Chinese Culture


According to the 2012 Chinese General Social Service (CGSS) 2012 average, 87.4% of Chinese people are non-religious, or instead affiliate with a traditional philosophy, such as Confucianism or Taoism. 18.2% are Buddhists, 5.1% are Christians (a population that is rapidly growing within the country), and 1.8% are Muslim.

The 2011 Australian Census recorded that 63.2% of the China-born population in Australia are unaffiliated with any religion. Among those who are religious, Buddhism (16.2%), Catholic Christianity (3.4%) and a combination of other religions (11.4%) are the major religious affiliations.

The Chinese government promotes atheism but allows those who are religious to practice their faith within certain guidelines. Religious groups may have meetings, produce materials, and worship, however their activities are monitored. Breach of government guidelines can result in imprisonment or further restrictions on the practice of their faith. Foreigners can be charged under the law for distributing religious books and flyers when travelling in China.

It should be noted that traditional Chinese philosophies such as Confucianism are not always considered to be ‘religions’ by Chinese people. They are more commonly perceived as a way of viewing life that can coexist with other religions—such as Buddhism. Most Chinese people (including those who identify as non-religious) have some affiliation or understanding of traditional Chinese philosophies, as the tenets and values of these belief systems still tend to have a strong influence on social behaviours and practices.

Traditional Chinese Philosophies
Confucianism is a guiding philosophy in China that puts emphasis on the importance of healthy human relationships. It promotes the idea that relationships between people are unequal and that everyone should have defined hierarchical roles (for example, ruler and subject, husband and wife, father and son). It teaches that when this natural inequality is accepted and respected, it becomes easier to maintain harmonious, stable relations between individuals and, therefore, in society as a whole.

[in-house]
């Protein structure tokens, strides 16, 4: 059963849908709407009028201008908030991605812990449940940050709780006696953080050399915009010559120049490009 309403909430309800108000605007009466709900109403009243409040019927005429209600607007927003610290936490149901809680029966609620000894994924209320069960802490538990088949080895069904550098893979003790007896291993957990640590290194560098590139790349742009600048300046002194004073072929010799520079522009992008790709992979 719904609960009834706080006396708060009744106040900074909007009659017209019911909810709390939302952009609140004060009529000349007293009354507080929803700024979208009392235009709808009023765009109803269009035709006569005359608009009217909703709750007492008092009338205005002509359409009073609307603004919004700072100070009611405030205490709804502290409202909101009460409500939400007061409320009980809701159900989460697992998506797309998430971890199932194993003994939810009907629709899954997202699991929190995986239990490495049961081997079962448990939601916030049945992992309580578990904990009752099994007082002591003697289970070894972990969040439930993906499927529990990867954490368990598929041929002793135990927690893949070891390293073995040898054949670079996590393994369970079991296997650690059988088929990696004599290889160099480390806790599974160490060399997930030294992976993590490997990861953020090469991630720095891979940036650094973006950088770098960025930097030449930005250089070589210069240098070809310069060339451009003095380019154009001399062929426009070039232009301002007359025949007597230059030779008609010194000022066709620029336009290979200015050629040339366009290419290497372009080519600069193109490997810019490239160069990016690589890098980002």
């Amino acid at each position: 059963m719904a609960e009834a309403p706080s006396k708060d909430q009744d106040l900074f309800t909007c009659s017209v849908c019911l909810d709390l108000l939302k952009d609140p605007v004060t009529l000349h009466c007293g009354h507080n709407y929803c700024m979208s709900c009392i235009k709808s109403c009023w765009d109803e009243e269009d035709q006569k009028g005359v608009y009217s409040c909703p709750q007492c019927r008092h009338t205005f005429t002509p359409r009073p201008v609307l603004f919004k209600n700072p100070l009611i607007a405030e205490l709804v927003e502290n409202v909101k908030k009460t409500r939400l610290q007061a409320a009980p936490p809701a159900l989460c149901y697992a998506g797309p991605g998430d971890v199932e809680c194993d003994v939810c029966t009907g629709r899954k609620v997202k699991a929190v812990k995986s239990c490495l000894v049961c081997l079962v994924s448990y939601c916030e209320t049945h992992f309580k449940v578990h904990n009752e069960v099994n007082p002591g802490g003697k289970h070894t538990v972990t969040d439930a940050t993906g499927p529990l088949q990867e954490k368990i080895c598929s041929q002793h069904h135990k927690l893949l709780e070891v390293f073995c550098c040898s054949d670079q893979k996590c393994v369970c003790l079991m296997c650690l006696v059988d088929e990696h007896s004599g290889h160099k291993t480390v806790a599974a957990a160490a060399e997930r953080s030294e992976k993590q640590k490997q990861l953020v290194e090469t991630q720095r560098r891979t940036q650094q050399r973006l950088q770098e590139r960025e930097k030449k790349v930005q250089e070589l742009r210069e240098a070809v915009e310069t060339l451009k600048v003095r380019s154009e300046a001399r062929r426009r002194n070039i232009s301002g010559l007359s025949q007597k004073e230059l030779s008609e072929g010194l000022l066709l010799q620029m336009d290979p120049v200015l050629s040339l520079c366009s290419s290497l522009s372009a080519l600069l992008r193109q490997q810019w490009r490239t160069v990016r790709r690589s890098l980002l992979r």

Taoism is a religion of cultivation and can be confusing to comprehend as ‘the Tao’ itself is indescribable and left to one’s own interpretation. It is associated with pantheism, the belief that everything composing reality is divine. Essentially, Taoism is the perception of the universe as a reality in which everything in existence is connected. It emphasises a deep connection with nature and self-development. The Taoist concept most familiar to Westerners is that of Yin and Yang, which holds that the world is full of opposites, unified in how they complement one another (e.g. light and dark, high and low etc.). There are no gods in Taoism, but it is a logic that can be polytheistic, and therefore allows the gods of other religions to intertwine. Many spirits are worshiped (different from gods), representing mountains, rivers, or even gates and cooking stoves. Some important historical figures are believed to have become spirits in their afterlives (e.g. Guan Yu). Common Taoist practices are meditation, fortune telling, Feng Shui, Tai Chi and the reading and chanting of scriptures. Today, however, Tai Chi can be associated with a form of exercise rather than a religious practice.

Chinese Variation of Buddhism
Modern Chinese Buddhism is called Mayahana Buddhism. This teaching emphasises the idea that Buddha is not merely a mortal teacher, but a deity that can provide help and salvation through prayer (e.g. rubbing the belly of Happy Buddha). Many Chinese Buddhists are also Taoists and pray to both deities.
  • Population
    19.13% of World Population
  • Languages
    Mandarin (official)
    Plus other dialects
  • Religions
    No Religion (52.5%)
    Folk Religion (21.9%)
    Buddhism (18.2%)
    Christianity (5.1%)
    Islam (1.8%)
  • Ethnicities
    Han Chinese (91.6%)
    Zhuang (1.3%)
    Other (7.1%)
  • English Proficiency
    Well (49.41%)
  • Cultural Dimensions
    Power Distance 80
    Individualism 20
    Masculinity 66
    Uncertainty Avoidance 30
    Long Term Orientation 87
    Indulgence 24
    What's this?
  • Australians with Chinese Ancestry
Chinese in Australia
  • Population
    [2016 census]
    Figure excluding SARs and Taiwan
  • Average Age
  • Gender
    Male (44.4%)
    Female (55.6%)
  • Religion
    No Religion (63.2%)
    Buddhism (16.2%)
    Catholic Christianity (3.4%)
    Other (11.4%)
  • Ancestry
    Chinese (94.1%)
    English (1.8%)
    Russian (1.4%)
  • Languages
    Mandarin (65.3%)
    Cantonese (22.5%)
    Samoan (2.5%)
    Chinese (6.0%)
  • English Proficiency
    Well (49.41%)
  • Diaspora
    New South Wales (48.9%)
    Victoria (29.4%)
    Queensland (8.5%)
    Western Australia (5.2%)
  • Arrival to Australia
    Prior to 2001 (38.2%)
    2001-2006 (23.7%)
    2007-2011 (33.7%)
Where do we get our statistics?
Country CN Flag